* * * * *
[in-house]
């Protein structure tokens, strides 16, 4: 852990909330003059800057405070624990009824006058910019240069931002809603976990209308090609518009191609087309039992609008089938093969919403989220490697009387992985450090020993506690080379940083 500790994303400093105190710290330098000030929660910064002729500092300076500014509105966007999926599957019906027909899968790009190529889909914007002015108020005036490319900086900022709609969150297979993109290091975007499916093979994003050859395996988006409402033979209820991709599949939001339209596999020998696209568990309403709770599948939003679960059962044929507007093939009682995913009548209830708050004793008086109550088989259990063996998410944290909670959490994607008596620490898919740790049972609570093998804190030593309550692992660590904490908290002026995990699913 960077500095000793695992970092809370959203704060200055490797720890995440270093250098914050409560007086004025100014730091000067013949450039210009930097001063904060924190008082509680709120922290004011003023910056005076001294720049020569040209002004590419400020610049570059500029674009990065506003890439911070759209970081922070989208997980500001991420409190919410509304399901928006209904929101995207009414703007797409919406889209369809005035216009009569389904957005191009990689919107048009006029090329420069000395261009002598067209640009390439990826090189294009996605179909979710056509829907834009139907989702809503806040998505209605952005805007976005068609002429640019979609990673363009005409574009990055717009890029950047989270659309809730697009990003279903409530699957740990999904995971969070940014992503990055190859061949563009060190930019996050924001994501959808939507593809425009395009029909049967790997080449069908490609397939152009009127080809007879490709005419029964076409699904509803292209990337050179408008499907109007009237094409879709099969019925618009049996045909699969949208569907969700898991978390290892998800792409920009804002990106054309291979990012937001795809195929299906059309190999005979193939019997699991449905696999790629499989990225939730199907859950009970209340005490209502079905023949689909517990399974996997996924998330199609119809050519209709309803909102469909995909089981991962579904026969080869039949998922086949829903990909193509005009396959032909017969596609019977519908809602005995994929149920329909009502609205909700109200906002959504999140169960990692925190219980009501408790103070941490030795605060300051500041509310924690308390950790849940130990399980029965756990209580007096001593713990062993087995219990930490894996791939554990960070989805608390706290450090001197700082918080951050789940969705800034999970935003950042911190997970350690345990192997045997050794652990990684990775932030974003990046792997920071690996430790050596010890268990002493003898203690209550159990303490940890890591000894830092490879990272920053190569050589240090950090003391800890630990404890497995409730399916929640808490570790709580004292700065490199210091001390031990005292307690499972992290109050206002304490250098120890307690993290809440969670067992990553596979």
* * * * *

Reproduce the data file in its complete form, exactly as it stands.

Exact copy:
[in-house]
């Protein structure tokens, strides 16, 4: 852990909330003059800057405070624990009824006058910019240069931002809603976990209308090609518009191609087309039992609008089938093969919403989220490697009387992985450090020993506690080379940083 500790994303400093105190710290330098000030929660910064002729500092300076500014509105966007999926599957019906027909899968790009190529889909914007002015108020005036490319900086900022709609969150297979993109290091975007499916093979994003050859395996988006409402033979209820991709599949939001339209596999020998696209568990309403709770599948939003679960059962044929507007093939009682995913009548209830708050004793008086109550088989259990063996998410944290909670959490994607008596620490898919740790049972609570093998804190030593309550692992660590904490908290002026995990699913 960077500095000793695992970092809370959203704060200055490797720890995440270093250098914050409560007086004025100014730091000067013949450039210009930097001063904060924190008082509680709120922290004011003023910056005076001294720049020569040209002004590419400020610049570059500029674009990065506003890439911070759209970081922070989208997980500001991420409190919410509304399901928006209904929101995207009414703007797409919406889209369809005035216009009569389904957005191009990689919107048009006029090329420069000395261009002598067209640009390439990826090189294009996605179909979710056509829907834009139907989702809503806040998505209605952005805007976005068609002429640019979609990673363009005409574009990055717009890029950047989270659309809730697009990003279903409530699957740990999904995971969070940014992503990055190859061949563009060190930019996050924001994501959808939507593809425009395009029909049967790997080449069908490609397939152009009127080809007879490709005419029964076409699904509803292209990337050179408008499907109007009237094409879709099969019925618009049996045909699969949208569907969700898991978390290892998800792409920009804002990106054309291979990012937001795809195929299906059309190999005979193939019997699991449905696999790629499989990225939730199907859950009970209340005490209502079905023949689909517990399974996997996924998330199609119809050519209709309803909102469909995909089981991962579904026969080869039949998922086949829903990909193509005009396959032909017969596609019977519908809602005995994929149920329909009502609205909700109200906002959504999140169960990692925190219980009501408790103070941490030795605060300051500041509310924690308390950790849940130990399980029965756990209580007096001593713990062993087995219990930490894996791939554990960070989805608390706290450090001197700082918080951050789940969705800034999970935003950042911190997970350690345990192997045997050794652990990684990775932030974003990046792997920071690996430790050596010890268990002493003898203690209550159990303490940890890591000894830092490879990272920053190569050589240090950090003391800890630990404890497995409730399916929640808490570790709580004292700065490199210091001390031990005292307690499972992290109050206002304490250098120890307690993290809440969670067992990553596979």